Le Cordon Bleu Culinary School is an international culinary arts and hospitality institute with 29 campuses worldwide. It was founded in Paris in 1895 by Marthe Distel, a journalist and publisher of the magazine La Cuisiniere Cordon Bleu. The school's first ever cooking demonstration was held in January 1896, and the reputation of Le Cordon Bleu spread rapidly afterwards.
More than 20,000 students attend Le Cordon Bleu Culinary School each year. Programs are available in both the culinary arts and in management and language, including Master's degrees, Bachelor's degrees and certificate and diploma programs. Students can participate in programs on culinary arts, preparing the student with classic techniques and modern innovations, as well as programs on patisserie and baking, covering a wide range of delectable desserts and artisan breads. Students can also enter the Management and Hospitality program, learning practical management approaches while also learning about the food industry. Students learn from Master Chefs at Le Cordon Bleu and can earn fully accredited degrees.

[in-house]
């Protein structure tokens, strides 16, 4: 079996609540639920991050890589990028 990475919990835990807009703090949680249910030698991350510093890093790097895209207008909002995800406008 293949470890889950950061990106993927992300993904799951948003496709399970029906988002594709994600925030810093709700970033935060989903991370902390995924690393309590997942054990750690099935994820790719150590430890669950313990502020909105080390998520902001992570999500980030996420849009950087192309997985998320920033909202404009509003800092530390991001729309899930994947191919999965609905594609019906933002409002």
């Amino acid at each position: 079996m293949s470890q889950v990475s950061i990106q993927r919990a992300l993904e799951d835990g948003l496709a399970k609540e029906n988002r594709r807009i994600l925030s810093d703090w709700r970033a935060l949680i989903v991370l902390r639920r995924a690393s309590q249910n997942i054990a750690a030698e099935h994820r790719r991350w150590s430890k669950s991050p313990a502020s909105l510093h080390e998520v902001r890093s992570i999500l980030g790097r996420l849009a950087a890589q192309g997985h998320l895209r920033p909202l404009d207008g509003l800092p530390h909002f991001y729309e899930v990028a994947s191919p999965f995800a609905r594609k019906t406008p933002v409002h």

There are eleven Le Cordon Bleu Culinary Schools located across five continents. These locations are London, England; Adelaide and Sydney, Australia; Seoul, South Korea; Ottawa, Ontario, Canada; Tokyo, Yokohama, and Kobe, Japan; Lima, Peru; Bangkok, Thailand and Mexico City, Mexico. In conjunction with Career Education Corporation, eighteen schools in the United States operate under Le Cordon Bleu's name.
As a trademark, Le Cordon Bleu Culinary School operates many restaurants, bakeries, and coffee shops worldwide. They also produce instructional videos, gourmet food stuff (preserves, teas, cookies and spices, for example) and kitchenware and cutlery.
Famous alumni of Le Cordon Bleu Culinary School include Julia Child, Jeff Probst (North American graduate) and Giada De Laurentiis of the Food Network. Mario Batali also attended Le Cordon Bleu, but dropped out.